Theory of Religion
Zone Books, 1989 - 126 páginas
Theory of Religion brings to philosophy what Georges Bataille's earlier book The Accursed Share brought to anthropology and history, namely, an analysis based on notions of excess and expenditure. No other work of Bataille's, and perhaps no other work anywhere since Weber's Protestant Ethic and the Spirit of Capitalism, has managed to draw so incisively the links between man's religious and economic activities.
"Religion," according to Bataille, "is the search for a lost intimacy." In a brilliant and tightly reasoned argument, he proceeds to develop a "general economy" of man's relation to this intimacy: from the seamless immanence of animality to the shattered world of objects and the partial, ritual recovery of the intimate order through the violence of the sacrifice. Bataille then reflects on the archaic festival, in which he sees not only the glorious affirmation of life through destructive consumption but also the seeds of another, more ominous order -- war.
Bataille then traces the rise of the modern military order, in which production ceases to be oriented toward the destruction of a surplus and violence is no longer deployed inwardly but is turned to the outside. In these twin developments one can see the origins of modern capitalism.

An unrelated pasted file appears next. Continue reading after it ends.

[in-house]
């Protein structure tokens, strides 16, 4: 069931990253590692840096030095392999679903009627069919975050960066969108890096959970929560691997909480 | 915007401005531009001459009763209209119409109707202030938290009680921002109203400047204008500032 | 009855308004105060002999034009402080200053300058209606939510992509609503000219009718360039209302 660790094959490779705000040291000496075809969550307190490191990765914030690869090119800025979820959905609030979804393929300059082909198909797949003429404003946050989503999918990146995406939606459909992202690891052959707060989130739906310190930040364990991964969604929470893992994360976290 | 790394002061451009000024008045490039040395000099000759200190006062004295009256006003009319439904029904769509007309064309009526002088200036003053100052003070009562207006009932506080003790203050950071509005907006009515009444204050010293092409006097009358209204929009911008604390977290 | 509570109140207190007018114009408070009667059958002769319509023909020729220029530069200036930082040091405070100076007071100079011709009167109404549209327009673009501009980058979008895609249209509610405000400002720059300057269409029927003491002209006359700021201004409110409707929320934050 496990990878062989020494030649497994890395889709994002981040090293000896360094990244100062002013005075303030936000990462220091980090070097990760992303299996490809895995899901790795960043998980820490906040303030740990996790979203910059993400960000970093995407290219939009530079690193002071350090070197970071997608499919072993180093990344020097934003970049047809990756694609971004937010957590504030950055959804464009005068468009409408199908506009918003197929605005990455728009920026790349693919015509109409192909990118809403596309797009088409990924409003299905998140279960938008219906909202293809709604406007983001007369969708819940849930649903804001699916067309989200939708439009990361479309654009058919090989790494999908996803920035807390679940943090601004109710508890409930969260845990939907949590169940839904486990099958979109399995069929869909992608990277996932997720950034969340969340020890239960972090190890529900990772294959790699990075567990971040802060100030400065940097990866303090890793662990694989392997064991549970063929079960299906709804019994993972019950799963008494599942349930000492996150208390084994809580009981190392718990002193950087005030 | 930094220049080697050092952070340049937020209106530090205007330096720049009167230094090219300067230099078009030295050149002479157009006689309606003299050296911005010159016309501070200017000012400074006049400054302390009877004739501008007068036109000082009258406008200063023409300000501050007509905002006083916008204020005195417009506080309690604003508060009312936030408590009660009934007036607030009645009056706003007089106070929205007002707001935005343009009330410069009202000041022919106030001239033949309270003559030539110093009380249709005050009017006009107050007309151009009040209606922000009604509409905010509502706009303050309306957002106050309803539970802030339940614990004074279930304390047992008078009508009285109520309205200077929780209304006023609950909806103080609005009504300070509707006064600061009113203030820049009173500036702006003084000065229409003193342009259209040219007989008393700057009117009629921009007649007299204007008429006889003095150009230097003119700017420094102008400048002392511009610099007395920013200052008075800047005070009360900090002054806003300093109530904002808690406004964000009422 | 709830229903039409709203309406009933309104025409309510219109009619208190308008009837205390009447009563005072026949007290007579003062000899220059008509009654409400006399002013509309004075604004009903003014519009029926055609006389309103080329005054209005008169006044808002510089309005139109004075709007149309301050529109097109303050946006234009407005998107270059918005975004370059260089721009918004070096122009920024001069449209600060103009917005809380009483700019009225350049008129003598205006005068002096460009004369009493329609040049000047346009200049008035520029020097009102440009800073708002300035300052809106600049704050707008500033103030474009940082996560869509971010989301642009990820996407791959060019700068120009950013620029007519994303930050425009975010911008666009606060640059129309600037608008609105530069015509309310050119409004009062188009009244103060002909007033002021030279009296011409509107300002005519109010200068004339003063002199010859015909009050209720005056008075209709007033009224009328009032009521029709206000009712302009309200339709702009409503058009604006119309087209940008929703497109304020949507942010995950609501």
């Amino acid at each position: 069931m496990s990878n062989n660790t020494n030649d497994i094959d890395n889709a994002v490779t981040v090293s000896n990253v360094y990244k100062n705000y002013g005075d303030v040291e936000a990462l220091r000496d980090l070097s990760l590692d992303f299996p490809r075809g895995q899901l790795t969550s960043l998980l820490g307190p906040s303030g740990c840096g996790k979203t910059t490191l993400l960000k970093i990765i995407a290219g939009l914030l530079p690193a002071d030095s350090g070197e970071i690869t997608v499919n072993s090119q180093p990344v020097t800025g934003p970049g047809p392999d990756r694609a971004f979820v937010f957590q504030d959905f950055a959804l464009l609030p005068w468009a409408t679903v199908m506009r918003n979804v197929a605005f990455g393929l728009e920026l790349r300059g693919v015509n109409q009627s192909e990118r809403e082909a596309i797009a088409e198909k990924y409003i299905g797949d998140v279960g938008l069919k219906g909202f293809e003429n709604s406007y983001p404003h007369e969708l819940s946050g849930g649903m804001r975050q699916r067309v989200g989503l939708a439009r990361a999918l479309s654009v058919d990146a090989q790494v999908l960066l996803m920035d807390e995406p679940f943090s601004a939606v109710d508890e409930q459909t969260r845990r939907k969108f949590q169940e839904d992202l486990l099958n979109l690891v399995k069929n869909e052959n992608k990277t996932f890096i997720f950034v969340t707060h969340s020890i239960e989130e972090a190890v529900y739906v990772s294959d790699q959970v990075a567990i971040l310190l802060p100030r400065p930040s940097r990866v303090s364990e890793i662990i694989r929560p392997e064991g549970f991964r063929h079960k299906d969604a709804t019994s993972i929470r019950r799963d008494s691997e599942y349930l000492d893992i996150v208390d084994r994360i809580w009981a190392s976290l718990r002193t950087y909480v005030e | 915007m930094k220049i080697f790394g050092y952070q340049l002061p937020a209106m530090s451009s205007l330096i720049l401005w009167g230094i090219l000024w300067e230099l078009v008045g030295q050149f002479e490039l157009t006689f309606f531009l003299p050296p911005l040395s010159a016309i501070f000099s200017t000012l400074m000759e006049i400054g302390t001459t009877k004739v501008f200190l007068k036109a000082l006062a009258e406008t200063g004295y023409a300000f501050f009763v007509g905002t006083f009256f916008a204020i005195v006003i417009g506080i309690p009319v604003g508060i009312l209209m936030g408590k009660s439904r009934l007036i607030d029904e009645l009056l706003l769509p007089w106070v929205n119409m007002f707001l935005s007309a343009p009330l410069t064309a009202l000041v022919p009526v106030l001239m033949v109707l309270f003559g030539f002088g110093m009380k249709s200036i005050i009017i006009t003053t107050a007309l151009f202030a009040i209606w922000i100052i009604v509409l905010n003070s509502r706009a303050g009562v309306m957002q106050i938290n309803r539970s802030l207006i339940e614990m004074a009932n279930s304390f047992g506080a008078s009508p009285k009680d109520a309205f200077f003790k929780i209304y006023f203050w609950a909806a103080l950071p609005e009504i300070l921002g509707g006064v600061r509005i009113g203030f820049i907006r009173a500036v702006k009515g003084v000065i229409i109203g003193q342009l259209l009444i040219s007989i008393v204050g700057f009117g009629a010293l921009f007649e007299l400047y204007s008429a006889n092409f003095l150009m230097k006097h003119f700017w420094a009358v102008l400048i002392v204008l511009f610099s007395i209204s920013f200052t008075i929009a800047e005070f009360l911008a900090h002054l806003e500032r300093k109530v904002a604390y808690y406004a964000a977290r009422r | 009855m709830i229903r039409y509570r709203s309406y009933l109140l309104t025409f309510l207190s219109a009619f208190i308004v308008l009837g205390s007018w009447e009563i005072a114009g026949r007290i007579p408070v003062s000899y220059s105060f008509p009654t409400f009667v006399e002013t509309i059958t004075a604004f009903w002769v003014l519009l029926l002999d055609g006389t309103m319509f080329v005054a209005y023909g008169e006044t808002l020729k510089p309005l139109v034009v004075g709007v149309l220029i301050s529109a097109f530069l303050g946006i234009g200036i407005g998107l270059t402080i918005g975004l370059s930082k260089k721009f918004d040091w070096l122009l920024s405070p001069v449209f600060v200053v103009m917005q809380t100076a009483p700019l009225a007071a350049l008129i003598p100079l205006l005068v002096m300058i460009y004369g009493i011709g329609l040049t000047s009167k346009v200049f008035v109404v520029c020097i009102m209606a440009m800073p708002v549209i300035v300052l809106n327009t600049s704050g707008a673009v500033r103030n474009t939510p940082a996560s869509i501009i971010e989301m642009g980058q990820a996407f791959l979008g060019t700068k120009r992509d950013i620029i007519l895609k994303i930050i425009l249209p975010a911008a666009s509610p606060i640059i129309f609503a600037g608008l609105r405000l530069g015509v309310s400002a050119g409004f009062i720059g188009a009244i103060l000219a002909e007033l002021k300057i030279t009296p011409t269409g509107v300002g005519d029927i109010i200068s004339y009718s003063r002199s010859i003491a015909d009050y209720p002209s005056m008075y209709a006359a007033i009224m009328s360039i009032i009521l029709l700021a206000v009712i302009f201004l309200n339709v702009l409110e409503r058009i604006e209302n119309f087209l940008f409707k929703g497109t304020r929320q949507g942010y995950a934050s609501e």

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CHAPTER I Animality Immanence of the Eater and the Eaten I consider animality
from a narrow viewpoint that seems questionable to me , but its value will
become clear in the course of the exposition . From this viewpoint , animality is ...
An atom of nitrogen , of gold , or a molecule of water exist without needing
anything from what surrounds them ; they remain in a state of perfect immanence
: there is never a necessity , and more generally nothing ever matters in the
As drunkenness , chaos , sexual orgy , that which it tends to be , it drowns
everything in immanence in a sense ; it then even exceeds the limits of the hybrid
world of spirits , but its ritual movements slip into the world of immanence only